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Baywood was established as a hub community, roughly embracing the area from Meadow Creek, Edmonds, NC, Little River and New River. The area was settled in the late 18th century by several families with land grants from the revolutionary war. The nearest town was Fries, VA until Galax, VA was established in 1905. Baywood was known as Hampton Crossroads until a post office was established there in 1903. Mail was often mixed up with mail meant for Hampton's Roads, and as a result, Hampton Crossroads became known as Baywood. Arch Moore, postmaster, named the community Baywood after a tree growing in the area called the Bay Tree. After 1937, the Baywood post office was closed and mail services transferred to the Galax post office. The first 'board and telephone system' was installed for the community in 1909. This service was transferred to Inter-Mountain Telephone in 1957. The first school built in the community was a wooden structure with four classrooms on the first floor and an auditorium on the second floor. This school opened in the fall of 1913. This school was replaced by the current school in 1953.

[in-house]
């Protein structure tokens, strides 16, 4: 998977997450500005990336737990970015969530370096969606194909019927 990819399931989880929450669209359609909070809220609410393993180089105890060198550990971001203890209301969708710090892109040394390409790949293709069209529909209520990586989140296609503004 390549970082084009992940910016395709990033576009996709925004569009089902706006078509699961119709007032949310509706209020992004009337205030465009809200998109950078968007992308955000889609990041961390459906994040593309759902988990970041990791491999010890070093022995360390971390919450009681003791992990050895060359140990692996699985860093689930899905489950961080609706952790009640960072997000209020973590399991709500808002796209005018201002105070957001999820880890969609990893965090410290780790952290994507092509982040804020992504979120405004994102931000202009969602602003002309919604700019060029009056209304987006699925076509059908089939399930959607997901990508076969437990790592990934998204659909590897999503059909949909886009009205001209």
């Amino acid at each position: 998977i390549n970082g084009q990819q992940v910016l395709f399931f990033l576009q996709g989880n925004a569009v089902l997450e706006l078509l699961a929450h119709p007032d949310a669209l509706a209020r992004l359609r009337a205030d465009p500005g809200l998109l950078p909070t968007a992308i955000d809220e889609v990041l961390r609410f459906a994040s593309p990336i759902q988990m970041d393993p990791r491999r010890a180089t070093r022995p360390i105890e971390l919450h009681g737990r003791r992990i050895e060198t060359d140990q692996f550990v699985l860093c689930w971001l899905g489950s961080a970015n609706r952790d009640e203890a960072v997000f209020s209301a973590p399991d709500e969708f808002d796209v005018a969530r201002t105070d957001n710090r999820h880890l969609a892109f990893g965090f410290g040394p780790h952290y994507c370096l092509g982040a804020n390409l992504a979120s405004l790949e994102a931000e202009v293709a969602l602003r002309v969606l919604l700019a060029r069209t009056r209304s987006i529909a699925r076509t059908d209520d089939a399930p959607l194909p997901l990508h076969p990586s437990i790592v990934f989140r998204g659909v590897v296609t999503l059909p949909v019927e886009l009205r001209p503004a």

The singers of the Cross Roads Primitive Baptist Church are featured on the 1978 LP Children of the Heav'nly King: Religious Expression in the Central Blue Ridge (recordings from the Blue Ridge Parkway Folklife Project conducted by the American Folklife Center in cooperation with the National Park Service, ed. Charles K. Wolfe), singing the hymn "Children of the Heav'nly King."
The old-time banjo player Haywood Blevins was recorded at Baywood by Peter Hoover on August 25, 1961, and the banjo player James Spencer Caudill was recorded at his home in Baywood by Blanton Owen on March 21, 1974; both of these recordings are housed at the Library of Congress's Archive of Folk Culture.
History Reference: Baywood, Published in 1990 by the Gazette Press, Inc., Galax, Va
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